The TBM Micaela, manufactured by Herrenknecht company, is one of two machines Webuild is using on Line 2 of the Lima Metro at Buenos Aires Station in the port of Callao.
With 148m length and 10.27m diameter, this TBM is designed for the groundwater soils in the area, whereas its daily performance was digging of almost 1,000m3 of soil and rock and made an average daily advance of 15-20m.
Also in order to excavating in dry ground, the second TBM, Delia, is designed with 120m length.
Following a year of that Delia completed the first section of the Lima Metro project, breaking through at Circunvalación Station, this breakthrough is achieved.
Including the excavation of a 27km tunnel to link the ATE and Callao districts, and the construction of an 8km branch-off to Jorge Chávez International Airport, forming the first phase of Line 4, the project’s value is US$3bn. Additionally, 37 stations, 36 ventilations as well as emergency shafts and two train depots are the contents of this project.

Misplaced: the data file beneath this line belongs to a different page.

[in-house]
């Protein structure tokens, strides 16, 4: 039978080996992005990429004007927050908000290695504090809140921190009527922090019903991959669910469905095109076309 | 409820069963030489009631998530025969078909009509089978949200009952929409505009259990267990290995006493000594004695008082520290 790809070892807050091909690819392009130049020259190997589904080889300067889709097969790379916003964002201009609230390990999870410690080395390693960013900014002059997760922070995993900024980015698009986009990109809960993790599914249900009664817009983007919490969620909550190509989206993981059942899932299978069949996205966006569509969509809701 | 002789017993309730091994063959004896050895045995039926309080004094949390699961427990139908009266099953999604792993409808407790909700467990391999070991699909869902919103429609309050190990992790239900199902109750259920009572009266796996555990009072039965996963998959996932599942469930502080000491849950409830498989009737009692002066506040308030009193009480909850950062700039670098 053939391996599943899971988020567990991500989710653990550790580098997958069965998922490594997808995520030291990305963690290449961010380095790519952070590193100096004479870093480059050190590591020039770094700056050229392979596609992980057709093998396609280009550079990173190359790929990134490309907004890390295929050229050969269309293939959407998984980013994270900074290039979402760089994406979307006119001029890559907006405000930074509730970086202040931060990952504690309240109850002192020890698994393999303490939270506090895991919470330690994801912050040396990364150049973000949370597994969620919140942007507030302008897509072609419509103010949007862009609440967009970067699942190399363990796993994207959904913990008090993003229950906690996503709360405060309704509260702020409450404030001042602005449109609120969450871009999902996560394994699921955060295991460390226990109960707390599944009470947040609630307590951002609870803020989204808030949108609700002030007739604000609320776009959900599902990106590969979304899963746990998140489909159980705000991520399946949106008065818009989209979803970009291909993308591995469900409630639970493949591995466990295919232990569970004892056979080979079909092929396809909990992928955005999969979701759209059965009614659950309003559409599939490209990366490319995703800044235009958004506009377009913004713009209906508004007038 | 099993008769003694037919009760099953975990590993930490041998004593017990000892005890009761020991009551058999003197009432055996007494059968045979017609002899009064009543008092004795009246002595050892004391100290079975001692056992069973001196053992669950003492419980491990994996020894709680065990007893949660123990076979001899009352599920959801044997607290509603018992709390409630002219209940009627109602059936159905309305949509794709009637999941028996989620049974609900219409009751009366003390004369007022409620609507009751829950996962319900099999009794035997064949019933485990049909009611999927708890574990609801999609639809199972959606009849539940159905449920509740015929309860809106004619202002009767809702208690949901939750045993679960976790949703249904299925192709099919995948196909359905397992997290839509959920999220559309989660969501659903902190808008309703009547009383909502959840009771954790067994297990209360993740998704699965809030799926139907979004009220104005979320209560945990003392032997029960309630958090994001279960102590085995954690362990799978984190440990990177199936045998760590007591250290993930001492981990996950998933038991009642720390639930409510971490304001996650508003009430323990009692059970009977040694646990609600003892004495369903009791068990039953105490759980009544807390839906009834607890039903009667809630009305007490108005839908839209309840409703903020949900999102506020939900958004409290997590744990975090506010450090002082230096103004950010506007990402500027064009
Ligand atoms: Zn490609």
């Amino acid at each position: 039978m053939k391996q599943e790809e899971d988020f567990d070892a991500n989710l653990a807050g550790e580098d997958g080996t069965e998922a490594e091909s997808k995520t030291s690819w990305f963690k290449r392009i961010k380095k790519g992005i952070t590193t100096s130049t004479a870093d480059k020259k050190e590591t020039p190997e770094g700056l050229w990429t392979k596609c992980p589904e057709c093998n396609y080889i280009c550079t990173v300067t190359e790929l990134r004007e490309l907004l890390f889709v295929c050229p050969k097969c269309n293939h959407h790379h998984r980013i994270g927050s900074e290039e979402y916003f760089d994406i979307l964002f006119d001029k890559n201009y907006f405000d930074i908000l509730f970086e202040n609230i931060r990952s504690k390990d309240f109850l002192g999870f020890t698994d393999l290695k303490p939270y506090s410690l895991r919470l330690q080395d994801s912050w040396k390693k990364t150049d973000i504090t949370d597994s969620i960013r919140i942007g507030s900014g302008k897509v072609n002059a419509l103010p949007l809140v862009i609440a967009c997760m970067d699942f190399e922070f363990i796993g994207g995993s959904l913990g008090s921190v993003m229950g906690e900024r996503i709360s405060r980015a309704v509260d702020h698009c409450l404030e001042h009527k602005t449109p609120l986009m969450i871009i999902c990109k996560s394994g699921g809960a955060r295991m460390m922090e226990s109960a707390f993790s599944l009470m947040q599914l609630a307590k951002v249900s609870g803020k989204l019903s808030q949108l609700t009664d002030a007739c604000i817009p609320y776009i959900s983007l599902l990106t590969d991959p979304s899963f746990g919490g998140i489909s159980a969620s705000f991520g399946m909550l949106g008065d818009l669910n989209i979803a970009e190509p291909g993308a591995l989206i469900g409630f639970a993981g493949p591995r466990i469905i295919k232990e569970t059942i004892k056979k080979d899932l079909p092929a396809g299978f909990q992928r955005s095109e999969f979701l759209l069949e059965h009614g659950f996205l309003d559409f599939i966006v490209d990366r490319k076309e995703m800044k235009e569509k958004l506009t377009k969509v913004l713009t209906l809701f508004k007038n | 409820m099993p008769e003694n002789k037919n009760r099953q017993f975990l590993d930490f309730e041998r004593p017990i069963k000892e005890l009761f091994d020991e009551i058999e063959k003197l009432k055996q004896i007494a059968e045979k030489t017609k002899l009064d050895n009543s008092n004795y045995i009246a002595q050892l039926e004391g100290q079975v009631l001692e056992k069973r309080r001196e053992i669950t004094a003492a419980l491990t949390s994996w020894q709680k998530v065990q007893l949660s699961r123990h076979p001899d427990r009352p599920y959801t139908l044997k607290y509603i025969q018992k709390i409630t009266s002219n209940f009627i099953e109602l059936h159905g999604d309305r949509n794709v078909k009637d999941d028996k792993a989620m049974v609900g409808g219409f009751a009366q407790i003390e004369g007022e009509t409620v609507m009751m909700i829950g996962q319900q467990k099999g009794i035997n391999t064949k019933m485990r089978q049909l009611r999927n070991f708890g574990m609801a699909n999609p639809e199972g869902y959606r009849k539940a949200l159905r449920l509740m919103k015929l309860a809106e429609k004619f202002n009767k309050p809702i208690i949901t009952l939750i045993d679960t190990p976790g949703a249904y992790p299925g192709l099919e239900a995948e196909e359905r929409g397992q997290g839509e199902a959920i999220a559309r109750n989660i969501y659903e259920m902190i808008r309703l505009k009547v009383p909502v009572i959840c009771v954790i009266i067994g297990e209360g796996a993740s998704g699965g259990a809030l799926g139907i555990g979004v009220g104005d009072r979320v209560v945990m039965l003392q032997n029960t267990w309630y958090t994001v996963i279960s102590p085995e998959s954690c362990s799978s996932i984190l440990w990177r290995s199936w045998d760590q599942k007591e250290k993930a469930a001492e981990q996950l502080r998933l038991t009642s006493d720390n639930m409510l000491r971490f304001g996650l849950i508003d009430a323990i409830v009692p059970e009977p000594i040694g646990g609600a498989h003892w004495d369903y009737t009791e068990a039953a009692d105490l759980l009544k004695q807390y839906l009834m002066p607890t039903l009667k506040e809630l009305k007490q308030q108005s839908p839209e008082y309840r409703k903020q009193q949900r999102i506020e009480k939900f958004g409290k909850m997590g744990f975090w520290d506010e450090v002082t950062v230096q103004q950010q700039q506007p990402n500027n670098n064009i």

Completion of 14km of tunnel has already being done by Webuild and its partners Dragados, FCC and Cosapi. While benefiting the NATM method construction of the first 9km from Municipalidad de Ate Station to San Juan de Dios Station has been done, Delia has excavated and built 3km of tunnel from San Juan de Dios Station to 28 de Julio Station in the eastern part of Lima, and is due to continue tunneling to Parque Murillo station in the city center. Its last station will be Insurgentes, in Callao.
Excavation and building of the 2km from Insurgentes Station to Buenos Aires Station has been completed by Micaela, whereas it currently has commenced boring towards Puerto del Callao Station. The estimated time by Webuild for arrival of TBM at the station is the end of May, marking the project’s next major milestone.
On completing this route, Micaela will be transferred to Gambetta Station to excavate and build the 8km of the branch line.
Micaela is named after Micaela Bastidas, an important figure in Peru’s independence, while Delia honors the first Peruvian woman to gain a degree in mining engineering at the National University of Engineering.